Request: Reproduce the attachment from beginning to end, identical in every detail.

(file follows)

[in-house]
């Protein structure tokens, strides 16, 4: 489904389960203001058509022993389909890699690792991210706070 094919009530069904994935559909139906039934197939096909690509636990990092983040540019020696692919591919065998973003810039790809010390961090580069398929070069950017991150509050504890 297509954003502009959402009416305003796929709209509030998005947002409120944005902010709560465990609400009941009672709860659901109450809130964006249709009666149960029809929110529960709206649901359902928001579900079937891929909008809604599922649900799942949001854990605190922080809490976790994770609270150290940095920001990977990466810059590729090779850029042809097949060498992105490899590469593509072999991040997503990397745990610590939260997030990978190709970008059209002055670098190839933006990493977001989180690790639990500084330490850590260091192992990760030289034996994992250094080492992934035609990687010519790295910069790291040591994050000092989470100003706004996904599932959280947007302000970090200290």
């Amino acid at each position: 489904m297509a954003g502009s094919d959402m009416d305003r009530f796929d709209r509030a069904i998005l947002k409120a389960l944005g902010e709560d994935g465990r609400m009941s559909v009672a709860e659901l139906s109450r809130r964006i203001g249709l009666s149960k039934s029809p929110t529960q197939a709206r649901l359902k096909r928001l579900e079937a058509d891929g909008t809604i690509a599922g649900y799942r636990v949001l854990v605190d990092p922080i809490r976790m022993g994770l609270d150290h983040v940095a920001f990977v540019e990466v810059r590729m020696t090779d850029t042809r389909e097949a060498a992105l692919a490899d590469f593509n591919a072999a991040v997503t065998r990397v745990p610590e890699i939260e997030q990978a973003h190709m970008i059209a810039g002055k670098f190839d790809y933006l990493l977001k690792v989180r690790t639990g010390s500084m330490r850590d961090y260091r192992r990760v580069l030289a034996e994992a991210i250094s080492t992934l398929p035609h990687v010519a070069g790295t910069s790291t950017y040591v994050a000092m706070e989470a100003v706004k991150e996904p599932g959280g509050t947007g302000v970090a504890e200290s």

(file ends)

[in-house]
């Protein structure tokens, strides 16, 4: 489904389960203001058509022993389909890699690792991210706070 094919009530069904994935559909139906039934197939096909690509636990990092983040540019020696692919591919065998973003810039790809010390961090580069398929070069950017991150509050504890 297509954003502009959402009416305003796929709209509030998005947002409120944005902010709560465990609400009941009672709860659901109450809130964006249709009666149960029809929110529960709206649901359902928001579900079937891929909008809604599922649900799942949001854990605190922080809490976790994770609270150290940095920001990977990466810059590729090779850029042809097949060498992105490899590469593509072999991040997503990397745990610590939260997030990978190709970008059209002055670098190839933006990493977001989180690790639990500084330490850590260091192992990760030289034996994992250094080492992934035609990687010519790295910069790291040591994050000092989470100003706004996904599932959280947007302000970090200290």
């Amino acid at each position: 489904m297509a954003g502009s094919d959402m009416d305003r009530f796929d709209r509030a069904i998005l947002k409120a389960l944005g902010e709560d994935g465990r609400m009941s559909v009672a709860e659901l139906s109450r809130r964006i203001g249709l009666s149960k039934s029809p929110t529960q197939a709206r649901l359902k096909r928001l579900e079937a058509d891929g909008t809604i690509a599922g649900y799942r636990v949001l854990v605190d990092p922080i809490r976790m022993g994770l609270d150290h983040v940095a920001f990977v540019e990466v810059r590729m020696t090779d850029t042809r389909e097949a060498a992105l692919a490899d590469f593509n591919a072999a991040v997503t065998r990397v745990p610590e890699i939260e997030q990978a973003h190709m970008i059209a810039g002055k670098f190839d790809y933006l990493l977001k690792v989180r690790t639990g010390s500084m330490r850590d961090y260091r192992r990760v580069l030289a034996e994992a991210i250094s080492t992934l398929p035609h990687v010519a070069g790295t910069s790291t950017y040591v994050a000092m706070e989470a100003v706004k991150e996904p599932g959280g509050t947007g302000v970090a504890e200290s």